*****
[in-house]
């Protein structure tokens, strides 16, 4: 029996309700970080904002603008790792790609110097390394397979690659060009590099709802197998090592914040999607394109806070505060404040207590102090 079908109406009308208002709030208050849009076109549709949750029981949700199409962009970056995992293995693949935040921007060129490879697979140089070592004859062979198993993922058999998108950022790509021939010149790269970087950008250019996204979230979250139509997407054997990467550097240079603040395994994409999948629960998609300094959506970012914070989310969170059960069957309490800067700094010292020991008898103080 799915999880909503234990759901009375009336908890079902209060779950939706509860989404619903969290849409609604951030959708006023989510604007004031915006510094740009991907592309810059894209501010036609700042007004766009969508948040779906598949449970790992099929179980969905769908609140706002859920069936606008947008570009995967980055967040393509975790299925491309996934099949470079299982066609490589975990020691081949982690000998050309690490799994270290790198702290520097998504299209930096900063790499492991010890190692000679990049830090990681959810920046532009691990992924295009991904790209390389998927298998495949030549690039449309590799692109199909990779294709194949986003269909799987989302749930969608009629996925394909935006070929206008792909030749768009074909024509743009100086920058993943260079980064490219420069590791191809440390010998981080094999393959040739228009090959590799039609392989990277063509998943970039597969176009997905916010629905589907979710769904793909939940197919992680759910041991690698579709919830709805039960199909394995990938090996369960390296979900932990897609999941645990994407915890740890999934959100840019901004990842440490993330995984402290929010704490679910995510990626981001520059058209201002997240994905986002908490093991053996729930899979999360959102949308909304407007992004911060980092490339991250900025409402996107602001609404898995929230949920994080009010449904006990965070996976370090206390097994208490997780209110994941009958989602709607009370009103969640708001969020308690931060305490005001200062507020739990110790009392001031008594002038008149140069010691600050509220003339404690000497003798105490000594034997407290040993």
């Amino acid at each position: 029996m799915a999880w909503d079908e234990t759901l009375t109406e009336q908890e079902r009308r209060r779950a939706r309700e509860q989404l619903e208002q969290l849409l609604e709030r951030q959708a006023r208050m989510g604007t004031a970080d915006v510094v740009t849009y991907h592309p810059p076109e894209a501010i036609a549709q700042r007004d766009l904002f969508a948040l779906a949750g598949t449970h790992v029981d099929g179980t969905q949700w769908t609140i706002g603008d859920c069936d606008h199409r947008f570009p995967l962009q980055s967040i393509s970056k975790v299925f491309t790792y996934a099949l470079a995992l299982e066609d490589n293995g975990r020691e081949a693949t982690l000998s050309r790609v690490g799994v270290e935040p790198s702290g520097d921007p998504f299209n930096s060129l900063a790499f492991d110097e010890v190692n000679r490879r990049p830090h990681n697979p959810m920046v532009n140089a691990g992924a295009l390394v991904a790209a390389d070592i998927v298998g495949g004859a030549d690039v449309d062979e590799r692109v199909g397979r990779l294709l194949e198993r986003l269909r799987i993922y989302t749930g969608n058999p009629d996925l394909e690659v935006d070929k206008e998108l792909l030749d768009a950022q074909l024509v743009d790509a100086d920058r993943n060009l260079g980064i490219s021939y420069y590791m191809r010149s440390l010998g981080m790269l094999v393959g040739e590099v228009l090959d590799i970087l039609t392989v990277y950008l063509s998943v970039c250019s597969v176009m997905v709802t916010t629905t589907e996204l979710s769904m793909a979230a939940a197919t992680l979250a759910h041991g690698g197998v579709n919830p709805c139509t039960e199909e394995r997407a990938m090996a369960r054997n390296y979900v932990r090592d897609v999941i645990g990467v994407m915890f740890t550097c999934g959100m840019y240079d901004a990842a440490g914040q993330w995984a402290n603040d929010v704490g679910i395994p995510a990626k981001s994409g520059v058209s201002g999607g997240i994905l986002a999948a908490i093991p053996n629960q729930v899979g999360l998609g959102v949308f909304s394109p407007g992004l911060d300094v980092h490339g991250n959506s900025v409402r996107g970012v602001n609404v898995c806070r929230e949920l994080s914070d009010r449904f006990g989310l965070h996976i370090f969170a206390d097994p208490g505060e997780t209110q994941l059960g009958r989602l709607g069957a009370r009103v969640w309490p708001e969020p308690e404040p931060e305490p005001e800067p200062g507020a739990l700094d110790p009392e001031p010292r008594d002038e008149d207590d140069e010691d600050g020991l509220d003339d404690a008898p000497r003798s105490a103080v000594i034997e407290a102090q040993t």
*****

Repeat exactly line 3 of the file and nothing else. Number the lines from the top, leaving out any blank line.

């Amino acid at each position: 029996m799915a999880w909503d079908e234990t759901l009375t109406e009336q908890e079902r009308r209060r779950a939706r309700e509860q989404l619903e208002q969290l849409l609604e709030r951030q959708a006023r208050m989510g604007t004031a970080d915006v510094v740009t849009y991907h592309p810059p076109e894209a501010i036609a549709q700042r007004d766009l904002f969508a948040l779906a949750g598949t449970h790992v029981d099929g179980t969905q949700w769908t609140i706002g603008d859920c069936d606008h199409r947008f570009p995967l962009q980055s967040i393509s970056k975790v299925f491309t790792y996934a099949l470079a995992l299982e066609d490589n293995g975990r020691e081949a693949t982690l000998s050309r790609v690490g799994v270290e935040p790198s702290g520097d921007p998504f299209n930096s060129l900063a790499f492991d110097e010890v190692n000679r490879r990049p830090h990681n697979p959810m920046v532009n140089a691990g992924a295009l390394v991904a790209a390389d070592i998927v298998g495949g004859a030549d690039v449309d062979e590799r692109v199909g397979r990779l294709l194949e198993r986003l269909r799987i993922y989302t749930g969608n058999p009629d996925l394909e690659v935006d070929k206008e998108l792909l030749d768009a950022q074909l024509v743009d790509a100086d920058r993943n060009l260079g980064i490219s021939y420069y590791m191809r010149s440390l010998g981080m790269l094999v393959g040739e590099v228009l090959d590799i970087l039609t392989v990277y950008l063509s998943v970039c250019s597969v176009m997905v709802t916010t629905t589907e996204l979710s769904m793909a979230a939940a197919t992680l979250a759910h041991g690698g197998v579709n919830p709805c139509t039960e199909e394995r997407a990938m090996a369960r054997n390296y979900v932990r090592d897609v999941i645990g990467v994407m915890f740890t550097c999934g959100m840019y240079d901004a990842a440490g914040q993330w995984a402290n603040d929010v704490g679910i395994p995510a990626k981001s994409g520059v058209s201002g999607g997240i994905l986002a999948a908490i093991p053996n629960q729930v899979g999360l998609g959102v949308f909304s394109p407007g992004l911060d300094v980092h490339g991250n959506s900025v409402r996107g970012v602001n609404v898995c806070r929230e949920l994080s914070d009010r449904f006990g989310l965070h996976i370090f969170a206390d097994p208490g505060e997780t209110q994941l059960g009958r989602l709607g069957a009370r009103v969640w309490p708001e969020p308690e404040p931060e305490p005001e800067p200062g507020a739990l700094d110790p009392e001031p010292r008594d002038e008149d207590d140069e010691d600050g020991l509220d003339d404690a008898p000497r003798s105490a103080v000594i034997e407290a102090q040993t």